Earlier this week, we reported a joint lawsuit with Bungie and Ubisoft that focuses on a notorious hacker ring that sells cheats as a subscription service for games like Destiny 2 and Rainbow Six Siege. The lawsuit is going after those profiting from “destroying the integrity of the online experience,” which centers around intellectual property disputes rather than simply cheating. To learn more about the law behind the suit, Game Informer gleaned insight from a lawyer that specializes in exactly this type of case.
Ryan Meyer is an attorney that specializes in intellectual property as part of the international law firm known as Dorsey & Whitney. His focus primarily targets IP infringement within the games industry and tells Game Informer that the recent lawsuit is just the latest in a growing trend of studios looking to lessen the scope of those that make money off of breaking their property. It is important to remember that while studios have been making strides at banning cheaters from their games, lawsuits related to this sort of online activity primarily focus on the monetization of IPs that do not belong to those behind these types of hacks.
“The Bungie and Ubisoft lawsuit is part of a gaming industry trend of cracking down on companies and individuals that financially benefit from trafficking in circumvention products,” Meyer tells us. “In a similar case, Nintendo of America Inc. v. Gary Bowser, No. 2:21-cv-00519 (W.D. Wash. filed Apr. 16, 2021), Nintendo’s civil suit ran in parallel with a federal criminal suit against the defendant for 11 felony counts relating to wire fraud, trafficking in circumvention devices, money laundering, and conspiracy. It will be interesting to see if federal prosecutors level any similar charges against Ring-1 and its operators.”
With the intent to take down sellers, those that purchase software from groups like Ring-1 have good reason to be concerned. Many times, cheaters receive a slap on the wrist-type of ban from certain games. Some studios have begun implementing IP bans, as well, to prevent new account creation. That being said, for those that are purchasing this type of content, such as aimbots, unlimited ammo when in an online game, and more, legal retribution is a possibility. Meyer tells us, “For users who purchased the cheating software, a ban from playing their favorites games should be the least of their worries. Plaintiffs predicate their Intentional Interference with Contractual Relations, and Computer Fraud and Abuse Act claims on users’ operation of the cheating software, which should warn those users of their own legal risk.”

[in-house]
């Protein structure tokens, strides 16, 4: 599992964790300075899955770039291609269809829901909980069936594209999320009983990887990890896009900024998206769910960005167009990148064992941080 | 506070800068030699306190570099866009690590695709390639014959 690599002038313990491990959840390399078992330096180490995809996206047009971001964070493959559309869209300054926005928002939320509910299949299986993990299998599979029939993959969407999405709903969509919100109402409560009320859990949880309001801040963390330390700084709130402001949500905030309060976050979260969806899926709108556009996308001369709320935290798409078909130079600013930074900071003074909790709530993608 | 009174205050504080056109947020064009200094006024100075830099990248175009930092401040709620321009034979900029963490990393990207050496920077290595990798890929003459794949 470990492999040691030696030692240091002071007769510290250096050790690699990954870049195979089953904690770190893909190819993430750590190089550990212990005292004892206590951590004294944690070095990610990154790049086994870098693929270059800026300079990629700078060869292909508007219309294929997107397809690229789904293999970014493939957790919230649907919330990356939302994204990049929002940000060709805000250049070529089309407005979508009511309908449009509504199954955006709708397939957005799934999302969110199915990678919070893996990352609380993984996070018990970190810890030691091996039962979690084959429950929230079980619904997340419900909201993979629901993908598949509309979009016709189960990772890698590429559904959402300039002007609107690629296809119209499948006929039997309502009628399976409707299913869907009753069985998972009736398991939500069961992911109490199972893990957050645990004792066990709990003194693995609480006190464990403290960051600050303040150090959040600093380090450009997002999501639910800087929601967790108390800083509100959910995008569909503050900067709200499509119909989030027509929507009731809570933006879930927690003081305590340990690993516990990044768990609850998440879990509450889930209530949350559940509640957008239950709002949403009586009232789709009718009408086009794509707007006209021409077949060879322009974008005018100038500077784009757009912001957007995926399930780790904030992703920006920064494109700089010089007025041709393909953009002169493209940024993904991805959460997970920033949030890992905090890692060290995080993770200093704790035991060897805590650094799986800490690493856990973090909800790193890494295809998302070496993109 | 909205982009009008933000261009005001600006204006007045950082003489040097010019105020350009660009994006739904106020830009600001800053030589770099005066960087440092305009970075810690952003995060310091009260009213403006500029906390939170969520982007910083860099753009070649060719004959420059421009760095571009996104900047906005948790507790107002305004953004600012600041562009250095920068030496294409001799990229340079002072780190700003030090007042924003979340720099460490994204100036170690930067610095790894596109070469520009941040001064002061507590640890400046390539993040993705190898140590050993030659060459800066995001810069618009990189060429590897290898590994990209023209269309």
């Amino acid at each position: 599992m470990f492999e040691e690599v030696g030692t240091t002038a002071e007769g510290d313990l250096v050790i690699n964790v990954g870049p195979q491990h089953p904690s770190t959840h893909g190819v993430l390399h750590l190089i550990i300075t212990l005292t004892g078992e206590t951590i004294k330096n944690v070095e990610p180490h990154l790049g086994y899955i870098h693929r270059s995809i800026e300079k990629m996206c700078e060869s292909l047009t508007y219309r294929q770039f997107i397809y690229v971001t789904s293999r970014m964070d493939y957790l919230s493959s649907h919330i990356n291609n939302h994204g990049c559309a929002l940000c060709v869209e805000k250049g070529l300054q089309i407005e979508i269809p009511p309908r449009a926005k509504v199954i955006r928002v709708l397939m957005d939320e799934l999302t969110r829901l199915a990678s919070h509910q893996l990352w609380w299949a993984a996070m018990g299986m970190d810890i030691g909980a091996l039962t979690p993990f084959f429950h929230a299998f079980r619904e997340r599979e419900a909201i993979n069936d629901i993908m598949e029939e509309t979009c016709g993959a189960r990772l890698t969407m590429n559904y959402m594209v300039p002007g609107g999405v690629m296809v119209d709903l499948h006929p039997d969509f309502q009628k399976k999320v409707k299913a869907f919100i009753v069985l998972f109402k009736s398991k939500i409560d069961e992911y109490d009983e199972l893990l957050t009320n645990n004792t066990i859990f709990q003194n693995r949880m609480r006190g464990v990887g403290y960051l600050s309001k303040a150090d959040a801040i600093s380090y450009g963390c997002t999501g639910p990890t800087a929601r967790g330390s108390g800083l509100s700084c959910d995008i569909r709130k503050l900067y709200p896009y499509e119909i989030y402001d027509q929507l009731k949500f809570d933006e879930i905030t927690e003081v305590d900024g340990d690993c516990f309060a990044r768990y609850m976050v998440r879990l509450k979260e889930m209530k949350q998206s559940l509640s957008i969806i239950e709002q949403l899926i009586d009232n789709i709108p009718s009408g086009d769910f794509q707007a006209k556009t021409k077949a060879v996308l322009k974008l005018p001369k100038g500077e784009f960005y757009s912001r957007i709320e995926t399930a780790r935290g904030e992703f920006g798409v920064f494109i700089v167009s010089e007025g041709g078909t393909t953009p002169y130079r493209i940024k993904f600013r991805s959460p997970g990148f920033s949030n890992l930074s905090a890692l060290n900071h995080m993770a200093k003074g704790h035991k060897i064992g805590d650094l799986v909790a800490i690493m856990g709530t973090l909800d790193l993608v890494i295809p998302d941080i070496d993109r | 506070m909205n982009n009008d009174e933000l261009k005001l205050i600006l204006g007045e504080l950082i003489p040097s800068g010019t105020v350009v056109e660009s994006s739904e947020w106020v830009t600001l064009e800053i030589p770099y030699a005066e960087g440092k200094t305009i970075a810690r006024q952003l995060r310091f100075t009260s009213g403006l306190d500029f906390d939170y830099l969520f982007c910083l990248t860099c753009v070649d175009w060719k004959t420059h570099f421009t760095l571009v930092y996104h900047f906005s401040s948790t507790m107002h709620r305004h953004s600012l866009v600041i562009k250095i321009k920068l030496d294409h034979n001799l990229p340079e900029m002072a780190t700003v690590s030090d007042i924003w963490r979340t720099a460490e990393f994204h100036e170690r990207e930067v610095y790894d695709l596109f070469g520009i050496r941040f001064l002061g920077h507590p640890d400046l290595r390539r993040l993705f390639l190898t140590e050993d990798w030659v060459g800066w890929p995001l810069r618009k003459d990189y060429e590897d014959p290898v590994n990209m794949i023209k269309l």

Bungie and Ubisoft’s lawsuit against Ring-1, a renowned cheat seller that offers subscription packages to impact the online experience for others negatively, was filed on July 23 and names several involved in this operation in front of a judge. The lawsuit names Overpowered, Krypto, and Berserker as the leading offenders, with the suit itself looking to seek retribution for a system that “impairs and destroys not only the game experience but also Plaintiff’s overall businesses and their reputation among their respective player communities.”
The suit also includes a strike for copyright and trademark infringement, especially for Destiny 2 and Rainbow Six Siege. “Ring-1 tempted fate and exposed itself to even more liability by prominently depicting images and logos from Destiny 2 and other games on its website without authorization,” Meyer claims. He goes on to say that this high profile suit could be a signal for other companies to follow, adding, “IP owners are more likely to notice and react to such bold conduct, and it provides a basis for copyright and trademark infringement claims, false designation of origin claims, and greater damages.”
He adds, “Ring-1 will likely have a hard time arguing that it did not willfully violate the plaintiff’s IP rights since it allegedly designed it to avoid detection by the game companies and even allow banned players back into the game,” Meyer says.
More and more studios are taking cheat creators and sellers to court over IP abuse, most notably in recent years is Epic Games’ relentless targeting over Fortnite cheats. Meyers is correct in saying that the number of cases such as these is on the rise, which will be interesting to see play out as services like these become more emboldened and readily available.
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